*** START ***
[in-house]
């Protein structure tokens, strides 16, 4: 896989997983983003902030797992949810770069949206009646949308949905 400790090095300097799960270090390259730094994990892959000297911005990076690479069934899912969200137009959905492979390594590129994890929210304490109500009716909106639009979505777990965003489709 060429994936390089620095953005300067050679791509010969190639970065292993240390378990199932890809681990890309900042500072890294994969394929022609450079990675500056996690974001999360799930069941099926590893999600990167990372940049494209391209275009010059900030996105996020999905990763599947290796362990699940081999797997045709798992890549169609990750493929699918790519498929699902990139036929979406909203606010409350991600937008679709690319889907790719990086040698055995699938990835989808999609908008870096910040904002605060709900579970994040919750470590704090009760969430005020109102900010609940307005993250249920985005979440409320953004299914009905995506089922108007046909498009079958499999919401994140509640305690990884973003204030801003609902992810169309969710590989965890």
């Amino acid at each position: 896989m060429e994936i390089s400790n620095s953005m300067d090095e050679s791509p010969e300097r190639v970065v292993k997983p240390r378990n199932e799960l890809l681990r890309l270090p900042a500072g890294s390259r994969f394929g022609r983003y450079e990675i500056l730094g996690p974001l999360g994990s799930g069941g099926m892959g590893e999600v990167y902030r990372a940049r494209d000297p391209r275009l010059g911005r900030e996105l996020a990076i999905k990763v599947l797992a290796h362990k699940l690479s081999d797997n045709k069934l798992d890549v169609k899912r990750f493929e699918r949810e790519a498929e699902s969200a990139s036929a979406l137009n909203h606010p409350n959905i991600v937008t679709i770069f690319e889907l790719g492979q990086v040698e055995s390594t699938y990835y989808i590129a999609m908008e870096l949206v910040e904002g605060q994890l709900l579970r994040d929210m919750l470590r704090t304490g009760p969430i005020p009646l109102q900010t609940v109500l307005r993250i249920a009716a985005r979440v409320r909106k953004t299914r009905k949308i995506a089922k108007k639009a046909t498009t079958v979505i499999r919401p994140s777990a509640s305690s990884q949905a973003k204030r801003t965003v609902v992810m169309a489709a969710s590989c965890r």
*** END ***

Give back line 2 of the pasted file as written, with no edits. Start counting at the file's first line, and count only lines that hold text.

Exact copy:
């Protein structure tokens, strides 16, 4: 896989997983983003902030797992949810770069949206009646949308949905 400790090095300097799960270090390259730094994990892959000297911005990076690479069934899912969200137009959905492979390594590129994890929210304490109500009716909106639009979505777990965003489709 060429994936390089620095953005300067050679791509010969190639970065292993240390378990199932890809681990890309900042500072890294994969394929022609450079990675500056996690974001999360799930069941099926590893999600990167990372940049494209391209275009010059900030996105996020999905990763599947290796362990699940081999797997045709798992890549169609990750493929699918790519498929699902990139036929979406909203606010409350991600937008679709690319889907790719990086040698055995699938990835989808999609908008870096910040904002605060709900579970994040919750470590704090009760969430005020109102900010609940307005993250249920985005979440409320953004299914009905995506089922108007046909498009079958499999919401994140509640305690990884973003204030801003609902992810169309969710590989965890």